Williams, Arizona to the Grand Canyon and back
The package tour. OK, so we were real live tourists! 🙂
The company that owns the train (and the hotel, and the depot) goes to a reasonable amount of effort to make sure the people who travel to the Grand Canyon have a good time. The train cars are all “vintage” but very well maintained and clean and comfortable. F’zer and I decided to spend a bit extra for “first class” travel, which meant we got better seating, a small buffet of various snacks, and free beverages.
The train car we were in on our way out to the Canyon was constructed with seating on both ends and the bathrooms (with small “lounges”) in the center with a narrow hallway running between the two sides of the car. In our half of the car, we sat with two other families from California, but oh, what a difference between the two. The family immediately in front of us came from a notoriously wealthy community not far from where we live, and I think it sums it all up to say that they were traveling with their two mostly unsupervised small children, McKenna (girl) and Troy (boy). Those two were, if I remember right, three and not-quite-two. The mother also had a daughter who was 20. Mommy looked to be of an age where the older kid was most likely a teenage indiscretion from a previous relationship. Mom and Dad mostly spent the trip saying things to each other that were supposed to be funny, but were mostly of the “hee hee, I’m sticking a knife in your back, ho ho” variety. That got old about as fast as the “lookit me being cute” antics of the children.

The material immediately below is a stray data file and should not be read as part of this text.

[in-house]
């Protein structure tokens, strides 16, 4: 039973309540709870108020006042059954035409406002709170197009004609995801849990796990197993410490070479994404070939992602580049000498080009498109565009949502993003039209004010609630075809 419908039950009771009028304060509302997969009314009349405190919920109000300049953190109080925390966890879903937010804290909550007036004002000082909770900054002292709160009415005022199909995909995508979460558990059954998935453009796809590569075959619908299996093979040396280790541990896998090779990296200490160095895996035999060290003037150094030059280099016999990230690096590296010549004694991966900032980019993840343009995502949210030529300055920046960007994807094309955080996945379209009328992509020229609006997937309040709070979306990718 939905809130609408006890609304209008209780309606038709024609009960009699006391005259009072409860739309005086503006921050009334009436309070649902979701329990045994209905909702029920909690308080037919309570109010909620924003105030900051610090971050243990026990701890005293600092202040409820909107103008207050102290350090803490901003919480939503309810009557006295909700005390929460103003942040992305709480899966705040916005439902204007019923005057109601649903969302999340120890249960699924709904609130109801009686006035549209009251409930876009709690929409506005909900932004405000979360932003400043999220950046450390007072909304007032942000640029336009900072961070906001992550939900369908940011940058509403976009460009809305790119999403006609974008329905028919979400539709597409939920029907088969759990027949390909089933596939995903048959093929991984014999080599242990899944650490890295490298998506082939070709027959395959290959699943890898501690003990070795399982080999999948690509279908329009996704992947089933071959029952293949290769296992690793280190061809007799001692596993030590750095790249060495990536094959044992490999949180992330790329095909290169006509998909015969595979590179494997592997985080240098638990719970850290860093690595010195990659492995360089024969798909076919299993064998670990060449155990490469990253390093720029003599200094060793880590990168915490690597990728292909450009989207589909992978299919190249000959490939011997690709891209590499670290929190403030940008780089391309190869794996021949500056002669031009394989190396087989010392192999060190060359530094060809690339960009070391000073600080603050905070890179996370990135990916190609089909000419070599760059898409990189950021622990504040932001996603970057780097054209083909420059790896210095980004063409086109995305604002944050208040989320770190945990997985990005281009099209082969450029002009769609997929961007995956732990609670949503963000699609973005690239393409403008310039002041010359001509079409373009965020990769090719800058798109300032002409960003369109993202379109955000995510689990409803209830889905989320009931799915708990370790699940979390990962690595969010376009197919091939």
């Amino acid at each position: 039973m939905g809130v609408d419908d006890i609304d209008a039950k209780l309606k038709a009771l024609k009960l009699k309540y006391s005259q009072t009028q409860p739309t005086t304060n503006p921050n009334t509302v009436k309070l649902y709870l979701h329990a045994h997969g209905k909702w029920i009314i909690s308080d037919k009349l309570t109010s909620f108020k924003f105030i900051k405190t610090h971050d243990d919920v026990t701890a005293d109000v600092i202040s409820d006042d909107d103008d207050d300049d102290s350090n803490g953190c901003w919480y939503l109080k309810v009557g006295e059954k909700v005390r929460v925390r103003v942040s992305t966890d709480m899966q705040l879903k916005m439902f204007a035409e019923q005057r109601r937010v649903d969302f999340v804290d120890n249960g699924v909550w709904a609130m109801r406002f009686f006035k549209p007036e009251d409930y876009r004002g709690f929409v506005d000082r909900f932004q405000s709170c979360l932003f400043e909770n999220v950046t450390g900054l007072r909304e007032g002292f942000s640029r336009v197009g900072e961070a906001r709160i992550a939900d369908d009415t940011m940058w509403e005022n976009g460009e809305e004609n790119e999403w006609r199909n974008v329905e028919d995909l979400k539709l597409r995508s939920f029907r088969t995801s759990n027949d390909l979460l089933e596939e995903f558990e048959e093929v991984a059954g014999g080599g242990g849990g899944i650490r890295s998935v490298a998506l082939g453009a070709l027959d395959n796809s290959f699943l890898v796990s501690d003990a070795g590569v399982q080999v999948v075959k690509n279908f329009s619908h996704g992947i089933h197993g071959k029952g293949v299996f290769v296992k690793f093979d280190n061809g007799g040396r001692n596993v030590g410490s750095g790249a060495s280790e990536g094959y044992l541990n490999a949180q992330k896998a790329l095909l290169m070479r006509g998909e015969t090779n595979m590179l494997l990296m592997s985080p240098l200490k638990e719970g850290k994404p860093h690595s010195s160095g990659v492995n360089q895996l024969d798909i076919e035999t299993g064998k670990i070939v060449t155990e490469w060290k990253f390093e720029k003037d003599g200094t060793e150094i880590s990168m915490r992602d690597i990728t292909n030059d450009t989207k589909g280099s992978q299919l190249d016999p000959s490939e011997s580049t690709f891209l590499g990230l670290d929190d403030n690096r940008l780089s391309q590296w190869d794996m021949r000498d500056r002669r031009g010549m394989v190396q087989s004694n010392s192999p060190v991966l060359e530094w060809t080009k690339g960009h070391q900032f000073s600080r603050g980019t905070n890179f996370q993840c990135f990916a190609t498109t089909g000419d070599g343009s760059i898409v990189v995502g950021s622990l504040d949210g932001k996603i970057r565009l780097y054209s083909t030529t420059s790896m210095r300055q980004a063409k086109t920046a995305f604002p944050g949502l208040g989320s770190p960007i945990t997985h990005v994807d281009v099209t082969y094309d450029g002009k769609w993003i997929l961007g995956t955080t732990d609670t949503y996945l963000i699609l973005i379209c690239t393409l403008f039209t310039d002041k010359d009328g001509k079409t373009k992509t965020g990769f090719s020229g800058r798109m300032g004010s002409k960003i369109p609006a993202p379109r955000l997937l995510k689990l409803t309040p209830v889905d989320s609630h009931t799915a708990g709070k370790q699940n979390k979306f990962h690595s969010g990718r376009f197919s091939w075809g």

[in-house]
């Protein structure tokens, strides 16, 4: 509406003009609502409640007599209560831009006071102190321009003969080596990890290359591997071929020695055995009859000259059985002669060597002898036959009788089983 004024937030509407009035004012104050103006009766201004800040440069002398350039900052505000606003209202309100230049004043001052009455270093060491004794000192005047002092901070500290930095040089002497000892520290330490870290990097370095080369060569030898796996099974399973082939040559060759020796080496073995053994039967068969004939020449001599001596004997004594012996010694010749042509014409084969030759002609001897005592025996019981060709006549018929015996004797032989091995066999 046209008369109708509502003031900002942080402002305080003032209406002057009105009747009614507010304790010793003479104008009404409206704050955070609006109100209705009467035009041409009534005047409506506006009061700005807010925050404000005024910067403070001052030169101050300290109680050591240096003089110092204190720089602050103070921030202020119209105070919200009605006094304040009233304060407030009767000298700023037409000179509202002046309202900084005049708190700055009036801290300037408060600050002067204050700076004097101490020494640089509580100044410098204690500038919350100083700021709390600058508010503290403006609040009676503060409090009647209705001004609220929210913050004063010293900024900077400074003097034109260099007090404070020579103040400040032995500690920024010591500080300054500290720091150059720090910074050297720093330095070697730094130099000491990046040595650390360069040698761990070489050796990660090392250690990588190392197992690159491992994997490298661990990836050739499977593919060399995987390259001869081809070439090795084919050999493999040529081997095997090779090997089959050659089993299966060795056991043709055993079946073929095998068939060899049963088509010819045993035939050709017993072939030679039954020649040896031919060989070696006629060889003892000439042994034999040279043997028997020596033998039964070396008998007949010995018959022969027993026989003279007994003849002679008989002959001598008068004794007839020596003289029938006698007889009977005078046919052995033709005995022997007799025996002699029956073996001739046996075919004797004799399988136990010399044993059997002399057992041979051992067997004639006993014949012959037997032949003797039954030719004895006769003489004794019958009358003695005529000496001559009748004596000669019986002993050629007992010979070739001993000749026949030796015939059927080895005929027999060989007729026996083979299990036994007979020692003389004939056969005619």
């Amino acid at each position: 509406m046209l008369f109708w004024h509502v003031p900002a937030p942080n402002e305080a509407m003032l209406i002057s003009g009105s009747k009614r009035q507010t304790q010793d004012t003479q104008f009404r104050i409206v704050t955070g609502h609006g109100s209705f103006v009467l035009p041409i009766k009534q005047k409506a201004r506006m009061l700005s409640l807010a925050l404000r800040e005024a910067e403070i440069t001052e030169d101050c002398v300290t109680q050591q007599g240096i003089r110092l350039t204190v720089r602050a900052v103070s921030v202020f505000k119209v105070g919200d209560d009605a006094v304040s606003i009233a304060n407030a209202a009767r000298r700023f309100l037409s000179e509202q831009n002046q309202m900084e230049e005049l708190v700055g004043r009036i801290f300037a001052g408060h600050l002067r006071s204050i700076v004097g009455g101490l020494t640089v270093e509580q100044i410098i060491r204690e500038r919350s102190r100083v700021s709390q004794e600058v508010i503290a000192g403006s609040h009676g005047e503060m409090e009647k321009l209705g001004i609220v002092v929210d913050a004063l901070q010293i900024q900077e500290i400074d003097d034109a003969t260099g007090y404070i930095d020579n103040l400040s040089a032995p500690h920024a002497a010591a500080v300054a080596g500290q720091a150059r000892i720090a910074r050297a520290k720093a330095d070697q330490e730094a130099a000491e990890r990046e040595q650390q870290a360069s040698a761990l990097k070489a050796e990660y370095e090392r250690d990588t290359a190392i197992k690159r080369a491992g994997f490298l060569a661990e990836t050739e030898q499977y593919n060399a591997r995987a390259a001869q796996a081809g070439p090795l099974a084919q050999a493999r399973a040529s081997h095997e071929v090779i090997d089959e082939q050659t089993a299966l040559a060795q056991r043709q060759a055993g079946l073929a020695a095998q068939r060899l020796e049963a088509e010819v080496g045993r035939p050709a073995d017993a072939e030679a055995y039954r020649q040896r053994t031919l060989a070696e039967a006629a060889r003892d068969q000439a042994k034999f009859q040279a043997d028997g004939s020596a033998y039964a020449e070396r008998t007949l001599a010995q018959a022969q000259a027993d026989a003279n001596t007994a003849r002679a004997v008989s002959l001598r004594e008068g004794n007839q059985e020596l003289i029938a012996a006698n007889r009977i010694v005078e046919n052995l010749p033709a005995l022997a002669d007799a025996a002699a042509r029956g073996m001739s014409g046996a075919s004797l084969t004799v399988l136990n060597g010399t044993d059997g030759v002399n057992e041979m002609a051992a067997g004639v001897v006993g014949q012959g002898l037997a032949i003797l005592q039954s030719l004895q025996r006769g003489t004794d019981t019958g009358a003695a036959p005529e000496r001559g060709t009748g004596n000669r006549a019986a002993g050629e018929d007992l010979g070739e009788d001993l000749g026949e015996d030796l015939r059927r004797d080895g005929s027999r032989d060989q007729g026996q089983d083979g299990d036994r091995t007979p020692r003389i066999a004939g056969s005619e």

However, the family across the aisle made up for it. They were a Hispanic family that included a married couple who looked to be a bit younger than F’zer and me, the wife’s elderly mother, an older daughter (she was 20, if I remember right) and two boys, ages 7 and 4, who were spectacularly well behaved without being unnatural about it, if you know what I mean. Because Mrs Yup-Yup in front of us was incredibly nosy, we found out that the mom and grandma were originally from Equador. (Yup Yup Mama also actually said “What language are you speaking?” apparently living so far in the ozone, usually, that she had no idea what Spanish sounded like. Uh HUH.)
Each car had a host or hostess who told the passengers about the areas we were passing through, answered questions, served drinks and generally tried to keep the atmosphere lively as we traveled through yet more rather unremarkable scenery. Ours did a good job. After a while, a “cowboy” with a Gibson guitar came through, settled himself in, sang us some songs, told some jokes and generally helped to keep things interesting in the car, although the yuppie puppies weren’t interested in listening to him and kept running around the aisles.
I tried to take a series of “video snapshots” with the camcorder, starting at the beginning of the trip in Williams. I haven’t looked at any of that tape yet, and I’m hoping I can dump it to the computer for editing, because otherwise there will be some embarrassing spots where I started taping with the lens cap still on. Duh!